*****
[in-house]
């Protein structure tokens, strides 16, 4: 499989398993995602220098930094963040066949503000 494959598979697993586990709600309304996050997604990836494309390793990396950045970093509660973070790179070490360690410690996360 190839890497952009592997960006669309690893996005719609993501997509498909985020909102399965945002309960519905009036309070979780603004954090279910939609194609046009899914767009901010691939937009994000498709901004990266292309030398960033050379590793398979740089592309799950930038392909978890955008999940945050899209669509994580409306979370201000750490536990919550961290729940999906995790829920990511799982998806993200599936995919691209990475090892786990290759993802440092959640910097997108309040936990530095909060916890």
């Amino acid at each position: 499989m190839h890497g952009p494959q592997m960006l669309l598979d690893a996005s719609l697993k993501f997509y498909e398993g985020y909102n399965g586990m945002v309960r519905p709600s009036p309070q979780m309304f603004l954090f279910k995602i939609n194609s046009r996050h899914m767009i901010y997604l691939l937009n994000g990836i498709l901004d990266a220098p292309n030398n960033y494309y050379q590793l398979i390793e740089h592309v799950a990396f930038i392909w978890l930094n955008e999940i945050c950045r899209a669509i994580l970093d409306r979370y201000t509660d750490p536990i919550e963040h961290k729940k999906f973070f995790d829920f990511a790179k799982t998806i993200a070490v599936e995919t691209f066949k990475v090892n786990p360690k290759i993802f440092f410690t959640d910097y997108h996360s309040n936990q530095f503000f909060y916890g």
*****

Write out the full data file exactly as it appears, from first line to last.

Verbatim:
[in-house]
């Protein structure tokens, strides 16, 4: 499989398993995602220098930094963040066949503000 494959598979697993586990709600309304996050997604990836494309390793990396950045970093509660973070790179070490360690410690996360 190839890497952009592997960006669309690893996005719609993501997509498909985020909102399965945002309960519905009036309070979780603004954090279910939609194609046009899914767009901010691939937009994000498709901004990266292309030398960033050379590793398979740089592309799950930038392909978890955008999940945050899209669509994580409306979370201000750490536990919550961290729940999906995790829920990511799982998806993200599936995919691209990475090892786990290759993802440092959640910097997108309040936990530095909060916890």
């Amino acid at each position: 499989m190839h890497g952009p494959q592997m960006l669309l598979d690893a996005s719609l697993k993501f997509y498909e398993g985020y909102n399965g586990m945002v309960r519905p709600s009036p309070q979780m309304f603004l954090f279910k995602i939609n194609s046009r996050h899914m767009i901010y997604l691939l937009n994000g990836i498709l901004d990266a220098p292309n030398n960033y494309y050379q590793l398979i390793e740089h592309v799950a990396f930038i392909w978890l930094n955008e999940i945050c950045r899209a669509i994580l970093d409306r979370y201000t509660d750490p536990i919550e963040h961290k729940k999906f973070f995790d829920f990511a790179k799982t998806i993200a070490v599936e995919t691209f066949k990475v090892n786990p360690k290759i993802f440092f410690t959640d910097y997108h996360s309040n936990q530095f503000f909060y916890g």